While CAC docents, staff members and volunteers practice safe spatial distancing, we’re busy viewing, listening and reading various media to rediscover why design matters. This week we share an eclectic collection of offerings!
ESSAY: 250 THINGS AN ARCHITECT SHOULD KNOW
Architect, urban planner, designer and critic Michael Sorkin passed away in March 2020 due to complications from COVID-19. The 71-year-old was the architecture critic for The Village Voice in the 1980s and is known for this popular essay—originally published in his book “What Goes Up”—that lists pithy one-liners that every architect should know. It includes everything from “how to lay bricks” and “what the client wants,” to “how to design a corner” and “how to sit in the corner.” —Hallie Rosen, CAC Director of Programs
More than 154 million treasures fill the Smithsonian’s vaults, but where public collections end, the “Sidedoor” podcast begins. With the help of biologists, artists, historians, archaeologists, zookeepers, astrophysicists and more, host Lizzie Peabody sneaks listeners through the Smithsonian’s side door to search for stories that can’t be found anywhere else. This episode of the Smithsonian-run podcast from September 2018 focuses neighborhoods, by taking a look at gentrification in Washington D.C. and other U.S. cities. —Lisa Pickell, docent class of 2015 and Industry Council Member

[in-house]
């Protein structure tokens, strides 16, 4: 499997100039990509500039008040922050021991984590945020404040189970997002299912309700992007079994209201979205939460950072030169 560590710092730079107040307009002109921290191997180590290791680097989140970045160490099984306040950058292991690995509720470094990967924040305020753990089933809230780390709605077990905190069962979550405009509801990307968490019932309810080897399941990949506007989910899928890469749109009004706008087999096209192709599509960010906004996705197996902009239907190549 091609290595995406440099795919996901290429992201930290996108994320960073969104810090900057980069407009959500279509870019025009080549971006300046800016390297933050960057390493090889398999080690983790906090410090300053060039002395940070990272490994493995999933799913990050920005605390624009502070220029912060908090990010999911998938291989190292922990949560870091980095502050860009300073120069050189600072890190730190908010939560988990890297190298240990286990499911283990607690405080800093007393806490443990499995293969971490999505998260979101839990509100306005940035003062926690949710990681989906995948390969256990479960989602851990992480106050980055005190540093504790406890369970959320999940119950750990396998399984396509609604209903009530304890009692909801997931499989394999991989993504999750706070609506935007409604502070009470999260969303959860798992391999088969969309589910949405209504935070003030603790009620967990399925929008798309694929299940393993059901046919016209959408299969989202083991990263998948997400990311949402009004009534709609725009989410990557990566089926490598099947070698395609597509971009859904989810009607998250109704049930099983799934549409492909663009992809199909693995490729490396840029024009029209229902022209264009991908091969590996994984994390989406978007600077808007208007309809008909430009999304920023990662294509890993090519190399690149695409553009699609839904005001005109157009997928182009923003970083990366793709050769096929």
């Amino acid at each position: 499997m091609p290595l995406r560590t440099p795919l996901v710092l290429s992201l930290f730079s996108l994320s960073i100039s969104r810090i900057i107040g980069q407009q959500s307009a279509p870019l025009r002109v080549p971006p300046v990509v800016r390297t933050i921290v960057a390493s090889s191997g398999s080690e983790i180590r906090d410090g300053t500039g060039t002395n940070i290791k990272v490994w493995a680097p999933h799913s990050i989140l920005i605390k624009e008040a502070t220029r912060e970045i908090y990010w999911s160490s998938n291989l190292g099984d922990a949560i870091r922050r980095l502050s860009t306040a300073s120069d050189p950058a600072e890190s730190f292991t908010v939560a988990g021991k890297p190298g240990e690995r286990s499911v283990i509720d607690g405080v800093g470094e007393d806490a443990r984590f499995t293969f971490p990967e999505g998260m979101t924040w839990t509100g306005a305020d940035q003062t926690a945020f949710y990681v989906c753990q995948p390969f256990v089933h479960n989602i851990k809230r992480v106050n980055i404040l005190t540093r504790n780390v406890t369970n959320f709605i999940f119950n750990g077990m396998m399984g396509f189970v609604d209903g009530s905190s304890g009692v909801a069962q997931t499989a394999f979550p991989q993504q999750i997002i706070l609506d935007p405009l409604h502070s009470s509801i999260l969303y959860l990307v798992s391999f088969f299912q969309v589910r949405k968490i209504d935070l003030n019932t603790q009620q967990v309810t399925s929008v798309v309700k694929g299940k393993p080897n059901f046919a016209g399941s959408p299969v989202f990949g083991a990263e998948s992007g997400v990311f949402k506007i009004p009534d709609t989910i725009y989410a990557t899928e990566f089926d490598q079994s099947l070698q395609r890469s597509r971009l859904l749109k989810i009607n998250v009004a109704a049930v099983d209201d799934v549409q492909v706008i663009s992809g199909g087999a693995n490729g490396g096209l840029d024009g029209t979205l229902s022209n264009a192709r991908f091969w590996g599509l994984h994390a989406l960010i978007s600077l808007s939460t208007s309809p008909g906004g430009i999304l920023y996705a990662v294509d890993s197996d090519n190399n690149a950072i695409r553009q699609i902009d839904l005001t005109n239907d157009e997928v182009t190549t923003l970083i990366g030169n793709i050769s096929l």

LIVE STREAM: TOUR FALLINGWATER
Fans of Frank Lloyd Wright will marvel at the chance to experience this 3D tour of his masterpiece, Fallingwater—the house atop a waterfall in Pennsylvania. Beginning with how the structure is put together, animator Cristóbal Vila shows us how Fallingwater emerges from the landscape and builds up, with cantilevering that allows the house to rest on a very unusual foundation. —Russ Seward, docent class of 2005
FILM: “THE CRUISE”
Today Bennett Miller is a certified Hollywood A-Lister, whose films “Capote,” “Moneyball” and “Foxcatcher” each earned two Oscar nominations for acting. His first feature, however, isn’t what you might expect. Focused almost exclusively on prematurely eccentric bus tour guide Timothy “Speed” Levitch, and shot surreptitiously on a consumer-grade MiniDV camera in grainy black-and-white, “The Cruise” is a riveting portrait of one man’s deeply personal relationship to the buildings and streets of New York City—some of them barely recognizable now from how they appeared in the mid-1990s. —Zachary Whittenburg, CAC Director of Communications